Spending hours glued to the TV watching Travel Channel’s Anthony Bourdain: No Reservations isn’t difficult to do. On the show, chef and jet-setter Bourdain whisks himself and his crew around the globe to explore local culture and cuisine. From Beirut to south Florida, he has a true wanderer’s heart.
“I’m pretty sure I could sit down with just about anybody,” said Bourdain. “We could eat barbecue and drink beer together. We could at least have that in common.”
Even less exotic U.S. stops hold a fascination for this traveler.
“In the limited time I have, I’m looking to learn as much as I can. I always see these [tours] as sort of a reconnaissance for the possibility of returning and making a show,” he said.
The 56-year-old go-getter just finished filming his eighth full season with Travel Channel. He soon will move to CNN to host a new show about the intersection of food and culture.
Bourdain’s “Guts and Glory” tour hits 11 cities to promote his last season of Travel Channel’s The Layover, which begins Nov. 19. The program features cities he visits for only 24 to 48 hours.
On Sunday, Bourdain gets rowdy with the good folks of the Oklahoma City metro. Rose State College in Midwest City, in conjunction with Ludivine, 805 N. Hudson, presents “An Evening with Anthony Bourdain.” A VIP meet-and-greet reception after the show will feature hors d’oeuvres and photosigning opportunities.
The show itself presents an eclectic preview of the projects Bourdain has under his chef’s hat.
“As I abandon old material and work in new material, [it’s become] a little combination rant discourse, stand-up routine, followed by a question-and-answer period. So, it’s a talk, but ...it’s just me,” he said. “I’ve been sort of secretly sneaking around doing five minutes, 10 minutes of stand-up here and there at the clubs around the New York area.”
Get Jiro!, a graphic novel written in collaboration with Joel Rose and drawn by Langdon Foss, was released this summer by DC Comics Vertigo imprint. Bourdain said he is particularly proud of Get Jiro! since he grew up collecting comic books and thought of himself as “an enthusiast and wannabe comic artist."
The food scene
Of course, food is still his greatest passion, and he spoke excitedly about the emergence of new food subcultures.
“If you look at New Orleans, for instance, there’s a huge number of Vietnamese. And that’s delicious, delicious food,” said Bourdain. “[There’s] a whole new sort of supply train of ingredients that are now entering the spectrum of flavors [that] will be in 10, 15 years, traditional New Orleans cuisine.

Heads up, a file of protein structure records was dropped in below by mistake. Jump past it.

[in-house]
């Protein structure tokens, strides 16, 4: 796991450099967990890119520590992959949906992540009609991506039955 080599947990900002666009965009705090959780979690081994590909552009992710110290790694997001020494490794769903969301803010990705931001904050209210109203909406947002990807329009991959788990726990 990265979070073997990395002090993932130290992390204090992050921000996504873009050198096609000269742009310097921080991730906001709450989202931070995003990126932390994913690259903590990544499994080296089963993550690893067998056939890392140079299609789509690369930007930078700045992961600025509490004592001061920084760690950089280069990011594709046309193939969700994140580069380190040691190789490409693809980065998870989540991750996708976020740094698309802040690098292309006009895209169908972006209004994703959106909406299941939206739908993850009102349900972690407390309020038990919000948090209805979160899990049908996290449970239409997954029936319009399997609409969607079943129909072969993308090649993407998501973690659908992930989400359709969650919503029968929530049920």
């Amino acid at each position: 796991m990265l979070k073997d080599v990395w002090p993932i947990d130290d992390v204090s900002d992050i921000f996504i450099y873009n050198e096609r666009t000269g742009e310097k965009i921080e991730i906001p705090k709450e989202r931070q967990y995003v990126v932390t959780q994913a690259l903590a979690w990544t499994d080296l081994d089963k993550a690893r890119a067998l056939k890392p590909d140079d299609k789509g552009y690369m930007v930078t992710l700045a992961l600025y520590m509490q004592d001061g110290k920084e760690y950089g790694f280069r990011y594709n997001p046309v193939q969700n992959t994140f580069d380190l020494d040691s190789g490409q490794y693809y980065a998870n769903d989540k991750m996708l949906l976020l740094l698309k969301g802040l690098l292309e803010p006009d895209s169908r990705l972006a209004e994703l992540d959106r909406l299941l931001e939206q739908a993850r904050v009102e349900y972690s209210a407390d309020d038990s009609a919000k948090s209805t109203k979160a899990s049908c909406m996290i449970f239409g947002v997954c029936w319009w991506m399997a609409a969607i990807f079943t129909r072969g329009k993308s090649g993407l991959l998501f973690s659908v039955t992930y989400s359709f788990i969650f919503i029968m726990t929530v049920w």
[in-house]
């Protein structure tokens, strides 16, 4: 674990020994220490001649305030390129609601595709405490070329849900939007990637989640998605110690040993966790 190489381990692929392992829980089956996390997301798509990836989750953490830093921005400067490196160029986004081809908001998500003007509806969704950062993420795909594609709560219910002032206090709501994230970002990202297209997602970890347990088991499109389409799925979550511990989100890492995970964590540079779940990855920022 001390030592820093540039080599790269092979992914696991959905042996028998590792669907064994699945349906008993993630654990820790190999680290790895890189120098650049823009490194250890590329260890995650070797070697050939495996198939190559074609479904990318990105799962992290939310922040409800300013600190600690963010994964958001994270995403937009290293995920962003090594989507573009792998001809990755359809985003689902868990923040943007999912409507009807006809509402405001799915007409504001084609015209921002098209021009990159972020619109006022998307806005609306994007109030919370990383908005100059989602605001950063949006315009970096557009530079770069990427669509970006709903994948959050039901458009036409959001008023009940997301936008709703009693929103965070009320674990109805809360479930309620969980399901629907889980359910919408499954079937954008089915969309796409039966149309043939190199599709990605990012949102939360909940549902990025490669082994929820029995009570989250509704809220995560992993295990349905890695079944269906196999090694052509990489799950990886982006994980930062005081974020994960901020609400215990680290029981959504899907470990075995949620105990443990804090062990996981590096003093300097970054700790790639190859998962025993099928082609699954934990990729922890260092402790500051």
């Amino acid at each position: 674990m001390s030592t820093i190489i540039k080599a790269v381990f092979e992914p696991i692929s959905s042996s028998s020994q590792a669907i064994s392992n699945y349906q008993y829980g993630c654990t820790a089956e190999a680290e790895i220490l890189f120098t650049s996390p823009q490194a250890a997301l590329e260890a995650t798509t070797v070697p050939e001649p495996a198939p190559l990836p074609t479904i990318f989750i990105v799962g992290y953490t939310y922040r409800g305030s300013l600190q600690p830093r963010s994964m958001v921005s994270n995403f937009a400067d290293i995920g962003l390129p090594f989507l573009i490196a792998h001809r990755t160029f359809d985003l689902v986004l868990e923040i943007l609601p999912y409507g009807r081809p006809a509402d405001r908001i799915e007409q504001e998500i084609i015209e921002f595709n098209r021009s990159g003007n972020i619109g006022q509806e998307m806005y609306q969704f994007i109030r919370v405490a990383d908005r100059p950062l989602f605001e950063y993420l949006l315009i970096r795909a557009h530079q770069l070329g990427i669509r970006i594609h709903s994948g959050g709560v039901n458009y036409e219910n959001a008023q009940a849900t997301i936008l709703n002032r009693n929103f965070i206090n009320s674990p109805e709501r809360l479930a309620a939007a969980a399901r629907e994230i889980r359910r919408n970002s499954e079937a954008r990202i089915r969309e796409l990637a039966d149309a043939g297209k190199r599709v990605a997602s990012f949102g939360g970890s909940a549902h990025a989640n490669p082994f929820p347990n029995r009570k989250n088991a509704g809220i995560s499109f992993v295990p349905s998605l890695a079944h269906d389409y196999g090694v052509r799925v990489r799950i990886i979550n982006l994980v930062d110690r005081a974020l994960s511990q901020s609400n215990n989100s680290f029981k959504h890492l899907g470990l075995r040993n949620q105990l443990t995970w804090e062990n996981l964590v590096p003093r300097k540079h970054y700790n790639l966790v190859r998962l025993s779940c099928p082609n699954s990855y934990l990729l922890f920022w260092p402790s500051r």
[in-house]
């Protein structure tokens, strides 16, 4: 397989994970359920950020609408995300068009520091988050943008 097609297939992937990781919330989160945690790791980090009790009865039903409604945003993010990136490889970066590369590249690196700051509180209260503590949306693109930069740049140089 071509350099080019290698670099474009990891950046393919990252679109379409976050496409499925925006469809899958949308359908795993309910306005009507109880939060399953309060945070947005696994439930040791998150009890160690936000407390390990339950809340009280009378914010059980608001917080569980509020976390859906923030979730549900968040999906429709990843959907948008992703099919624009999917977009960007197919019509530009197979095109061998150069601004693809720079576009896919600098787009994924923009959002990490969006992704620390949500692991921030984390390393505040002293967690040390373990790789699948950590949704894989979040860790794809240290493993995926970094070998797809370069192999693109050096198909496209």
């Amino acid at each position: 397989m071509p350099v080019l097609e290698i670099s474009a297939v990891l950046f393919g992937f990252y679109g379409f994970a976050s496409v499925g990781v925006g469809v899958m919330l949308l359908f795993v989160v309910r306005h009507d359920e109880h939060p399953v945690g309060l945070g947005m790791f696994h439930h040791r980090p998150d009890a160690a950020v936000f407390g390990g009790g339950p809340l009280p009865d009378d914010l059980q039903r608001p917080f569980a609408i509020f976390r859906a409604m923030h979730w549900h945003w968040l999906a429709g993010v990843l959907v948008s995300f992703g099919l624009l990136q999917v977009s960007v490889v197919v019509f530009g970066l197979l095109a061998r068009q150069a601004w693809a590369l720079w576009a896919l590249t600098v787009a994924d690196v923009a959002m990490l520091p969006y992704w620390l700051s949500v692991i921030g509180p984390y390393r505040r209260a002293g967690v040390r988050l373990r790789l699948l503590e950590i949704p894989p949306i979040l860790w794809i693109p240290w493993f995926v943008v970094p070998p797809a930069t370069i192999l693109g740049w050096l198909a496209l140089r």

“So as you get other people from other places coming in and setting up shop, generally speaking, it’s an improvement culinarily. It’s good for the food scene.”
With a thriving Asian district, OKC hosts exciting food cultures of its own. The burgeoning epicurious community has welcomed in the fusion of once-obscure ingredients, and trends from the coasts — like food trucks — don’t take long to catch on.
Bourdain calls food trucks “a very positive development as far as both the options that are now available to [consumers] and the options available to young, talented chefs. I think, generally, anything that’s bringing delicious, presumably affordable food to the masses is opposite to McDonald’s — this is surely a good thing.”
Learning to appreciate good food doesn’t always take health into account, however. Oklahoma is notorious for its dismal health rankings in national surveys. So what’s a local foodie to do when the waistline starts to expand?
Bourdain believes a healthy lifestyle starts with educating children about junk food.
“Terrify them — or demonize them away from exposure to these oversalted, oversugared [foods]. I don’t know that being a positive influence is necessarily the only way to go. I have no problem scaring the hell out of my daughter,” he said.
As a father, chef, writer and now comedian, Bourdain doesn’t have a lot of time when he’s on tour to cook a healthy meal or sample local food, but he does have some pre-show cravings.
“Local beer and Red Bull,” he said. “That’s it. I need to maintain a balance of beer buzz and caffeinated innovation. I don’t eat before I go out onstage. I’m too nervous.”